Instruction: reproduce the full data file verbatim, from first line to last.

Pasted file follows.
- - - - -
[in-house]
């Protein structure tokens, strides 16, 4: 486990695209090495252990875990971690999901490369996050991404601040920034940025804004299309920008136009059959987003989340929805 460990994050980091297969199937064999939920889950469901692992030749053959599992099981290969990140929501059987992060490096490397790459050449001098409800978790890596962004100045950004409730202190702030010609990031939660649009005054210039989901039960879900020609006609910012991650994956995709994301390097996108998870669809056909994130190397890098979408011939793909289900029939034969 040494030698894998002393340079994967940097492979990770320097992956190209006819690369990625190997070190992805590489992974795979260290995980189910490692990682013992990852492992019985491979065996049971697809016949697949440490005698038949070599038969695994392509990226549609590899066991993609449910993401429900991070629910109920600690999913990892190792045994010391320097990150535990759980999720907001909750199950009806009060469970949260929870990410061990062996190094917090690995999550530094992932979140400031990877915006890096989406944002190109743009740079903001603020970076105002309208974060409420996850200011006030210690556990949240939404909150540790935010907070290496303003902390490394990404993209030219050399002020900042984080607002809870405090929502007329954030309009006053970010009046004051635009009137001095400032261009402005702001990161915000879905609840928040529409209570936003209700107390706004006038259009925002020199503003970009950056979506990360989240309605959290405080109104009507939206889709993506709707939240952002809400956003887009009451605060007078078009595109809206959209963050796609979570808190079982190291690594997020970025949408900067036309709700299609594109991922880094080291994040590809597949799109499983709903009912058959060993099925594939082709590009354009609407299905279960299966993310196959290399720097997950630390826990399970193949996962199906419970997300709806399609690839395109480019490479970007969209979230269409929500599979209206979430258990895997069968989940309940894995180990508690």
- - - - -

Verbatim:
[in-house]
């Protein structure tokens, strides 16, 4: 486990695209090495252990875990971690999901490369996050991404601040920034940025804004299309920008136009059959987003989340929805 460990994050980091297969199937064999939920889950469901692992030749053959599992099981290969990140929501059987992060490096490397790459050449001098409800978790890596962004100045950004409730202190702030010609990031939660649009005054210039989901039960879900020609006609910012991650994956995709994301390097996108998870669809056909994130190397890098979408011939793909289900029939034969 040494030698894998002393340079994967940097492979990770320097992956190209006819690369990625190997070190992805590489992974795979260290995980189910490692990682013992990852492992019985491979065996049971697809016949697949440490005698038949070599038969695994392509990226549609590899066991993609449910993401429900991070629910109920600690999913990892190792045994010391320097990150535990759980999720907001909750199950009806009060469970949260929870990410061990062996190094917090690995999550530094992932979140400031990877915006890096989406944002190109743009740079903001603020970076105002309208974060409420996850200011006030210690556990949240939404909150540790935010907070290496303003902390490394990404993209030219050399002020900042984080607002809870405090929502007329954030309009006053970010009046004051635009009137001095400032261009402005702001990161915000879905609840928040529409209570936003209700107390706004006038259009925002020199503003970009950056979506990360989240309605959290405080109104009507939206889709993506709707939240952002809400956003887009009451605060007078078009595109809206959209963050796609979570808190079982190291690594997020970025949408900067036309709700299609594109991922880094080291994040590809597949799109499983709903009912058959060993099925594939082709590009354009609407299905279960299966993310196959290399720097997950630390826990399970193949996962199906419970997300709806399609690839395109480019490479970007969209979230269409929500599979209206979430258990895997069968989940309940894995180990508690």